From Point Breeze to Ogontz to West Philadelphia residents were taking the mayor to task for his plan to shut down libraries to help address a one billion dollar budget shortfall over the next 5 years:
"When Mayor Nutter came in he talked about two things being at the top of his agenda. Number one was reducing crime and number two was the high school drop out crisis and the notion of closing the libraries is the antithesis of exactly those two things," Damon Roberts of Point Breeze said.
It's not that these people do not understand the city is in a financial crisis, and that the Mayor is in between a rock and a hard place, but people think there has to be other solutions than closing down some of the city's libraries.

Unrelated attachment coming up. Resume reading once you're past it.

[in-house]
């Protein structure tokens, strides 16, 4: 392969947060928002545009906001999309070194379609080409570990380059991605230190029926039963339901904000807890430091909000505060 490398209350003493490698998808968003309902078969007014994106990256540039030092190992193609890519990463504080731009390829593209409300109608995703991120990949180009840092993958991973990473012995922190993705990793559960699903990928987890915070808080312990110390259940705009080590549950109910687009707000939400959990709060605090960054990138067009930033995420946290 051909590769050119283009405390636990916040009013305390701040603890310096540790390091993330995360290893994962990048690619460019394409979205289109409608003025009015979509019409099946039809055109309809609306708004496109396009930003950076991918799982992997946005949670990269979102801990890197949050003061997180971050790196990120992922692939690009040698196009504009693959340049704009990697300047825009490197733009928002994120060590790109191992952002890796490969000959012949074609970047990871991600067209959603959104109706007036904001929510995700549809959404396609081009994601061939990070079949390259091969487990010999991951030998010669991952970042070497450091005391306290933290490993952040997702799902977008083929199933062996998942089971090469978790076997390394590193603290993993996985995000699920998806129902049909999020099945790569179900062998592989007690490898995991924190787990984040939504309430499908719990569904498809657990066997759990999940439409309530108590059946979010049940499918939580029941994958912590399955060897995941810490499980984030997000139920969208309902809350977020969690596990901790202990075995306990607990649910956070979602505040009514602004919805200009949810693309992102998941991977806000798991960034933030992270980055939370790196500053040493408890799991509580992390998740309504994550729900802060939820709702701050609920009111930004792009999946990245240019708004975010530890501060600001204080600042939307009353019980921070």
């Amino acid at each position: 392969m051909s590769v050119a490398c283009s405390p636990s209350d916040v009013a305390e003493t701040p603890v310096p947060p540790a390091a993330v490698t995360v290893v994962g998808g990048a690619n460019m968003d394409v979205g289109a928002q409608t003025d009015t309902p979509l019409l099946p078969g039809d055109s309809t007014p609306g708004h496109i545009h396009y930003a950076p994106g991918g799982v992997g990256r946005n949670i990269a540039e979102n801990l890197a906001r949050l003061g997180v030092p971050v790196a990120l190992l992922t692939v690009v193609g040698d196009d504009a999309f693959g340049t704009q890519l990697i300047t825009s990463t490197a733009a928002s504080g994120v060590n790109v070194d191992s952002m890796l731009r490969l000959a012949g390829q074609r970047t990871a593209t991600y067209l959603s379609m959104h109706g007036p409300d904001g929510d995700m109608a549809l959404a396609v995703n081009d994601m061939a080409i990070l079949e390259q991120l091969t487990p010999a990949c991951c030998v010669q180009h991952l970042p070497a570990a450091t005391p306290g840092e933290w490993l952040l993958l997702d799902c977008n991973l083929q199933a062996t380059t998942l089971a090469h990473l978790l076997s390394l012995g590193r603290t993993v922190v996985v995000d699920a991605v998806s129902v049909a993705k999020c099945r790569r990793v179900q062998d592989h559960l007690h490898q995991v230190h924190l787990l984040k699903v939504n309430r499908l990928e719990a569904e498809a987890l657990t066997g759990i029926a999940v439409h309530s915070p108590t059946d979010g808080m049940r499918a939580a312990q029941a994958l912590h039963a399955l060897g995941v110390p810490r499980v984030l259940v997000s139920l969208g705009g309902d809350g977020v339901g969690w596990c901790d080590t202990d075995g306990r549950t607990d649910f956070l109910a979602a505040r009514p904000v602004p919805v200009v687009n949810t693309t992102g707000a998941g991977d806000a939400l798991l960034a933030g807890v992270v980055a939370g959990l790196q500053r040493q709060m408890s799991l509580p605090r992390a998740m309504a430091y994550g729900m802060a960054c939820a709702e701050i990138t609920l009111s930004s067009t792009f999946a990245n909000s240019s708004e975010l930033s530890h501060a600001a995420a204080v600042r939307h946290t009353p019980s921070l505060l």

"Our suggestion is rather than putting money into those who go to the state pen, we should be investing on the front end so that our kids can go to Penn State," Will Mega of West Philadelphia said.
Members of Friends of the Free Library say the solution is to spread the pain across the board to prevent any library from being shut down.
"We are asking for shared sacrifice, three days a week services across the entire system to keep it open, all libraries open, until we're out of this budget crunch," Amy Dougherty, director of Friends of the Free Library, said.
However, the mayor seems entrenched in his position.
"The closures will take place and at the same time, we're in a much more serious discussion and dialogue on how to better utilize nearby facilities, enhance library facilities at schools and recreation centers," Mayor Nutter said.
Still, the mayor may have a real battle on his hands because residents seem very passionate about saving their libraries.
"We're going to fight for this library, if it takes us a lifetime," Francina Collins of West Philadelphia said.